Across the Northern Periphery and Arctic area Scottish companies have been active in the Faroe Islands, Finland, Norway, Sweden as well as other northern countries including Canada and Russia. Firms have been involved in projects totalling £125.3 million across 43 countries.

Businesses have included Orkney based consultancy Aquatera which has been involved in creating marine energy projects across the United States, Chile, Japan, Columbia, Peru and Indonesia.  An Ayrshire based crane company, Windhoist, has installed more than 4,800 wind turbines across the globe whilst Glasgow’s Star Renewable Energy has installed a heat pump in Drammen, Norway, which now provides warmth for the city’s 63,000 residents.   Jenny Hogan of Scottish Renewables has said “This research clearly shows that Scotland’s expertise in renewable energy is in demand around the world.”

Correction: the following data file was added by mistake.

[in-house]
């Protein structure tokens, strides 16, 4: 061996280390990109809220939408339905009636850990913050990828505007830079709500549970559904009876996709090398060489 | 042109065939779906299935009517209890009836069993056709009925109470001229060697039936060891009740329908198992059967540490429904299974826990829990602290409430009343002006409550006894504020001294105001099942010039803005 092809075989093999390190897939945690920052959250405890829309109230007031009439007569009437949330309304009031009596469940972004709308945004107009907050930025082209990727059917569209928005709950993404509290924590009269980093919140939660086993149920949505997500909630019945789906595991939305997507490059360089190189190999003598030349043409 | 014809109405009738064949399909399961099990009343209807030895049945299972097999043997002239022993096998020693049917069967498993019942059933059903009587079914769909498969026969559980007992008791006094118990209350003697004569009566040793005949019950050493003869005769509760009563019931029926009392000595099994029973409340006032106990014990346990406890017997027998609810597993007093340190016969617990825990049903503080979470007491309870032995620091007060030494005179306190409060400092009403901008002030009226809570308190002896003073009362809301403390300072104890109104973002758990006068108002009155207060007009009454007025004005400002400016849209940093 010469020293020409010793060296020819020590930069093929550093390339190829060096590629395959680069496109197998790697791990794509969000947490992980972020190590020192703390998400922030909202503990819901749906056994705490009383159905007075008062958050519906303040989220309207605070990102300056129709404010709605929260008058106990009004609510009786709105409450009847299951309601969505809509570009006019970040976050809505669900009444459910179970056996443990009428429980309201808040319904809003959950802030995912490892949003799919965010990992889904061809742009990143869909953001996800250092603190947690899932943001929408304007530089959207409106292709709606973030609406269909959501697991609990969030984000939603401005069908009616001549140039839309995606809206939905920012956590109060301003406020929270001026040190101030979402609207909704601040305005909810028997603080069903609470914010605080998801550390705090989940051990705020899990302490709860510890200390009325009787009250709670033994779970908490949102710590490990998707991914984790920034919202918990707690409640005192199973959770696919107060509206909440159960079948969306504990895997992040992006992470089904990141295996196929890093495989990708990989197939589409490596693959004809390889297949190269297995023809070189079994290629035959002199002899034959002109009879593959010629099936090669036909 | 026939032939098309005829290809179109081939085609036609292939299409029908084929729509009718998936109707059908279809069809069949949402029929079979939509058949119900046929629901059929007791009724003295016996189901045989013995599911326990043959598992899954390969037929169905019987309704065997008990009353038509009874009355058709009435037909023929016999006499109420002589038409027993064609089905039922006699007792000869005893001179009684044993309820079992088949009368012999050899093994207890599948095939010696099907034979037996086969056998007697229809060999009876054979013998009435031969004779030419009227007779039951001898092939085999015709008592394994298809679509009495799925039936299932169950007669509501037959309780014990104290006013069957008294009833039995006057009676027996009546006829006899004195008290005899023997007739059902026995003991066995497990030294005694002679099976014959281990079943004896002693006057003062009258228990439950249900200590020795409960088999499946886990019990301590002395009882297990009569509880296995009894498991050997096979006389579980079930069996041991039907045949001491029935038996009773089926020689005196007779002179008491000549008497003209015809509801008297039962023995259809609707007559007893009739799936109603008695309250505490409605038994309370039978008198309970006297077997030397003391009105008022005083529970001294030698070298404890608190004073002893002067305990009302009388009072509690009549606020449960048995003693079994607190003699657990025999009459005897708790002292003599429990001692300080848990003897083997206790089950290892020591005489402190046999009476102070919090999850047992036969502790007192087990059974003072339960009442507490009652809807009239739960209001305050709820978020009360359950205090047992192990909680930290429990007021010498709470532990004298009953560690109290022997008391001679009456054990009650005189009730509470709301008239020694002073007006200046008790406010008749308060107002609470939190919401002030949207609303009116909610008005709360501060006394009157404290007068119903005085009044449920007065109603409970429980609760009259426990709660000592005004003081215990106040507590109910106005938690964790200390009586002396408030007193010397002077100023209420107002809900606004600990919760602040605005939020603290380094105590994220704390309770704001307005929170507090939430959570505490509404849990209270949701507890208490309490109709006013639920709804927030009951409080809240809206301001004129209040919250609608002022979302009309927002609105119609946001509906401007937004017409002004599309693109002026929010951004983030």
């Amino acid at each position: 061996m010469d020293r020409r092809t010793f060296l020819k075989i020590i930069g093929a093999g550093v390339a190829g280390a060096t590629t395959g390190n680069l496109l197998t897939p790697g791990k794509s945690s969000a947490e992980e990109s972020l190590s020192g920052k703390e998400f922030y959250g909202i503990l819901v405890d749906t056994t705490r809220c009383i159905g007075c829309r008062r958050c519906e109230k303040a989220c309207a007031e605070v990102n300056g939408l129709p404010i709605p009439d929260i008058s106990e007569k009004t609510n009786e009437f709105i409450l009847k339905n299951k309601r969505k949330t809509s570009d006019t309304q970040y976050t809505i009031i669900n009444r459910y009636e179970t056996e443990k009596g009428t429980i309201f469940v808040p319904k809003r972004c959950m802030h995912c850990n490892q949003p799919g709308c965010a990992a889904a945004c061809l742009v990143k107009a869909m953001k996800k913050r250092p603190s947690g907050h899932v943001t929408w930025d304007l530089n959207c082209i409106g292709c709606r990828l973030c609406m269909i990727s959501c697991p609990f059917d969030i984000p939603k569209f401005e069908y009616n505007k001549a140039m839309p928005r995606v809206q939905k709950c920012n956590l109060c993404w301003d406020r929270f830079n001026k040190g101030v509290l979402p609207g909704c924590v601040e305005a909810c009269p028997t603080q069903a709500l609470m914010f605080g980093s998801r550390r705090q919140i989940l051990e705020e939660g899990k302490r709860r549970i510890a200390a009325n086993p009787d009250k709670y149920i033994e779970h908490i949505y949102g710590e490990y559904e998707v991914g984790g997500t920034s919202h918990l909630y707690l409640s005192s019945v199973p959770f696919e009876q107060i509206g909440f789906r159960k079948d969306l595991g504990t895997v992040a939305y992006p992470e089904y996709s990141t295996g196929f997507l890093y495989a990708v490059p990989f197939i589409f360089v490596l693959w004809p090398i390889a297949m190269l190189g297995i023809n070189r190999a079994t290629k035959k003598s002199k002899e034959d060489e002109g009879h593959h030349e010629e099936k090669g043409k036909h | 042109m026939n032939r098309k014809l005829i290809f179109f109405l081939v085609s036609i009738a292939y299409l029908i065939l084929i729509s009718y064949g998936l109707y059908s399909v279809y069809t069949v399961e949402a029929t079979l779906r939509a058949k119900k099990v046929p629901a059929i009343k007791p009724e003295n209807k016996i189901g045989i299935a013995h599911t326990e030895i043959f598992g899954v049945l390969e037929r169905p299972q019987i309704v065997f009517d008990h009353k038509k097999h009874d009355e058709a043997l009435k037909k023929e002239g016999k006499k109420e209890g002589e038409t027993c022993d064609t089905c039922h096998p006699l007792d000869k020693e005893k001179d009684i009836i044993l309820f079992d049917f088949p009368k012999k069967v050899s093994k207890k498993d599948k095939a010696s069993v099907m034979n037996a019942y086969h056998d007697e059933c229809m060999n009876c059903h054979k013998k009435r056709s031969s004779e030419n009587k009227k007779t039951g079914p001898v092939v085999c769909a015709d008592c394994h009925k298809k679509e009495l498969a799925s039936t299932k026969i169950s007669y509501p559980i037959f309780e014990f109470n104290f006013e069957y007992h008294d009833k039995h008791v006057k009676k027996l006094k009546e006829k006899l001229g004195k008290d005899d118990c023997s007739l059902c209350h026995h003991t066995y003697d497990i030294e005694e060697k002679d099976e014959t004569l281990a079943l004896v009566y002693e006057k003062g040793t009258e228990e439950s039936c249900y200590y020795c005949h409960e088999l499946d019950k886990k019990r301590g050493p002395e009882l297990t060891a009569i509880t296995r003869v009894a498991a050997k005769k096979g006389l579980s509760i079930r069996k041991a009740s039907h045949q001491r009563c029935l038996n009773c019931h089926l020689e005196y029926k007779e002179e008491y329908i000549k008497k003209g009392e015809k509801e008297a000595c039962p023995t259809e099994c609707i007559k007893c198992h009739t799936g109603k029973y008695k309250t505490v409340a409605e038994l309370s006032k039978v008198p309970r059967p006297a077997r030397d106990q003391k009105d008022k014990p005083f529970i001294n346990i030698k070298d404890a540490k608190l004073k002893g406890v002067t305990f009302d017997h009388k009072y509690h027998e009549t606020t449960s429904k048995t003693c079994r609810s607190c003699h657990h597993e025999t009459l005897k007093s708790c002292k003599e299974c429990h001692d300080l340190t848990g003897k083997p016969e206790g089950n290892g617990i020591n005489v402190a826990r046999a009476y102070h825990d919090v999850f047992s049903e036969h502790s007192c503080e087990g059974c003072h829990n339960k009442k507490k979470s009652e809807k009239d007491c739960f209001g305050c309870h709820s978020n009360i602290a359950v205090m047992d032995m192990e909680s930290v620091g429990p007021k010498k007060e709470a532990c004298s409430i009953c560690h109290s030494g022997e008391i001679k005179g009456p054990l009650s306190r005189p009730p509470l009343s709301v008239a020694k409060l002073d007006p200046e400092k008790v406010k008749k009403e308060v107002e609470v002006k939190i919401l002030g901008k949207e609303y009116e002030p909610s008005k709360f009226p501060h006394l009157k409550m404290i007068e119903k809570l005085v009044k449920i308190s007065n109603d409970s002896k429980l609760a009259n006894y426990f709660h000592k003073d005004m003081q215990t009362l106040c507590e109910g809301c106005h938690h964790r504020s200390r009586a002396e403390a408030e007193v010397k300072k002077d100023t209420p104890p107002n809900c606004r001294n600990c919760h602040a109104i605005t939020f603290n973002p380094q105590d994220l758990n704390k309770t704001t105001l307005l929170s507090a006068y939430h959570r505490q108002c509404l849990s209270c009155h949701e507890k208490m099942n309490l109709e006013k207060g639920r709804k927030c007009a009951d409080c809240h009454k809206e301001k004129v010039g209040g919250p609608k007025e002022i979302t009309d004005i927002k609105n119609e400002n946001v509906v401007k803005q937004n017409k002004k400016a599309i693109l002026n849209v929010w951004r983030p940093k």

“The stretching targets set in Scotland have meant our home-grown green energy industry has developed skills which are in demand on every inhabited continent, bringing investment and income to Scotland from across the world.”

The Scottish Government has welcomed the figures as evidence of low carbon industries to the Scottish economy.  Business, innovation and energy minister Paul Wheelhouse added: “Low-carbon industries and their supply chains generated almost £11 billion in 2014 and supported 43,500 jobs, according to figures from the Office for National Statistics published recently. “Together with this new research from Scottish Renewables, the figures reinforce the growing importance of the low-carbon industries, including renewable energy businesses, to the Scottish economy and vindicates the Scottish Government’s support for the sector and the increasingly crucial role it plays within our energy mix and the wider economy.”